The Broadway: Inside the new Westminster development’s super-sleek penthouse

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It’s been a dismal spring thus far – grey, drizzly and windy. But as I walk up Victoria Street one March morning, the clouds part and glorious sunshine illuminates Westminster Abbey, Big Ben and their new neighbour, The Broadway, in front of me, postcard-perfect.

I enter The Broadway through a side entrance on Dacre Street; although the first residents have moved in, there are still builders milling around making finishing touches to the development. The lobby is futuristic without being harsh; fluid lines and organic shapes abound in greys and neutrals, and a sculptural light installation brings the space together.

the broadway lobby

I’m in Cullinan East, one of six towers that make up The Broadway, which sits on the former site of New Scotland Yard and, originally, the orchards of Westminster Abbey. Each pair of towers is named after a famous diamond (Paragon, Sancy and Cullinan) – the design nods to this, with lozenge-shaped windows, a whiff of art deco, and interiors inspired, apparently, by the distinctive lines of 1920s jewellery.

First, I’m led to the spa and pool area – an underground space of low, warm lighting and oatmeal shades. The pool is a not-insignificant 25m long, accompanied by a gym and personal training studio (The Broadway possesses a total of 16,000 square feet of wellness amenities). A games room, also subterranean, bridges the gap between design-led and feelgood with eccentrically-shaped armchairs and a fun gallery wall. Luxury credentials are ensured with an all-wood ping pong table and gold-plated foosball.

the broadway games room

The real purpose of my tour, however, is to see the 4,672 sq ft penthouse. Designed by Minotti London, this four-bed, four-bath residence also comprises a self-contained, one- bedroom apartment. The views from the 13th floor are staggering – a who’s who of London landmarks; there’s the Abbey, The Shard, the Houses of Parliament. I can even see as far as the MI5 building and BT Tower.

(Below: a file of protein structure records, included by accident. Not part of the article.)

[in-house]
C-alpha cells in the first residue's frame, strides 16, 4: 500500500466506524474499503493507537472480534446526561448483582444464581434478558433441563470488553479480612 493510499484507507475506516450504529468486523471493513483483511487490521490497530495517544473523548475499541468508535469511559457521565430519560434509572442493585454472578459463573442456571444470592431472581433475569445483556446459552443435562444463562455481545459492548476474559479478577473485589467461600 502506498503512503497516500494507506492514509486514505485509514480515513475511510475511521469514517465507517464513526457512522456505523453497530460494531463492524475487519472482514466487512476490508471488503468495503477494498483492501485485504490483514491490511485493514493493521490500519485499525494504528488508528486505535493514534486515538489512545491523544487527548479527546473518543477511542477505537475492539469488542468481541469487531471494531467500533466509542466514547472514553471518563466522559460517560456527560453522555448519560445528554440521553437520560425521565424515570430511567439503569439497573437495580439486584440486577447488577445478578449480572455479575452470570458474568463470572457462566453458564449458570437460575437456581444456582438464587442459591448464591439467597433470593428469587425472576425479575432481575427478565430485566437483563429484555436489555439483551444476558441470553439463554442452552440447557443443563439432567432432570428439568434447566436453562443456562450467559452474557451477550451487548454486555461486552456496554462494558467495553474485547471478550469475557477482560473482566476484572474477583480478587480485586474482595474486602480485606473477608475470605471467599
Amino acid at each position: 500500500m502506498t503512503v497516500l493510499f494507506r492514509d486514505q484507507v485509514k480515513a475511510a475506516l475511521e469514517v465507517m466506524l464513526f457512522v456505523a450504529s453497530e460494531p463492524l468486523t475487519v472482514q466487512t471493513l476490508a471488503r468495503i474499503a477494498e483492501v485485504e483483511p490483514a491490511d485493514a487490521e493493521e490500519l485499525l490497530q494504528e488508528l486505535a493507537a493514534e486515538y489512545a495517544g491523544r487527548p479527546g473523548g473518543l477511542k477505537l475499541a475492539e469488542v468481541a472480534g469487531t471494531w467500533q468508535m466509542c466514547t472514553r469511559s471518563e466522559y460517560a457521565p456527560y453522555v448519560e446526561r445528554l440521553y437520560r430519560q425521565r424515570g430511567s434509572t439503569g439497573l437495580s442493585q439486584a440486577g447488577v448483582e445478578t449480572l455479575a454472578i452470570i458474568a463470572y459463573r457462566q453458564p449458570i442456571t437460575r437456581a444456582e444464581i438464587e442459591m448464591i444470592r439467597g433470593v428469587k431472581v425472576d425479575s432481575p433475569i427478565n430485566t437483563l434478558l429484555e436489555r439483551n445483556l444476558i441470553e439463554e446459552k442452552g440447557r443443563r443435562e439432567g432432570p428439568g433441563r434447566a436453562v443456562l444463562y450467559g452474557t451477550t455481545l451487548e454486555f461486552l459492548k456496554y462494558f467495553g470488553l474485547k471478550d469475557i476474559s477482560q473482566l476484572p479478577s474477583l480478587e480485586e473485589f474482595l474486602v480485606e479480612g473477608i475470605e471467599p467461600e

The vibe of the apartment itself is subtle and sophisticated with an ever-present overtone of perfectly-pitched luxury. It’s not too flashy, but clearly expensive in a quiet, self-assured way. Minotti London has appointed artisan hotshots like Rodolfo Dordoni, Marcio Kogan and Inoda + Sveje to furnish the space.

The living room features white modular seating of the sort that would make you never want to drink red wine anywhere near it. This is atop a soothing herringbone rug and alongside low-level, Japanese-style coffee tables. The connected dining space yields more calming neutrals, with a marble Linha Fina table surrounded by swivel chairs. A chandelier from Canadian studio Gabriel Scott brings the wow-factor, made up of glassy allotropes that recall the building’s namesake.

The kitchen is light, bright and airy, featuring the uncluttered lines of the ‘Japandi’ style. Indeed, here is an asymmetrical sofa courtesy of Japanese-Danish duo Inoda+Sveje. The space also features a kitchen island, countertops and splashbacks in stormy grey Calacatta marble.

The master bedroom is a veritable sanctuary, again comprising couture craftsmanship, not to mention those blockbuster, double-aspect views. The aesthetic is expressed in soft shapes and all-important details: the curved form of a Dordoni pouffe, the simple proportions of the bed, a full-height bronze mirror in the dressing area. The remaining sleeping quarters continue the ‘‘60s Scandinavia’ vibe with minimal furnishings, mushroom shades and metal accents.

The grace of the aesthetic never wavers, and that includes the spaces connecting the rooms. Here, find Nendo benches, Oluci (Italy’s longest-running lighting company) fittings and lacquered shelving units.

the broadway bedroom

The Broadway brings a level of elevated design befitting this super-prime address (I duck into St James’s Park station, two minutes away, as the rain inevitably starts again). From the knock-out lobby to the subdued environs of the penthouse, it’s a seriously impressive space, and with 70 units remaining, there’s plenty of time left to register your interest.

Two-beds at The Broadway start from £2.75 million, three-beds from £3.85 million and four-beds from £10 million. Visit

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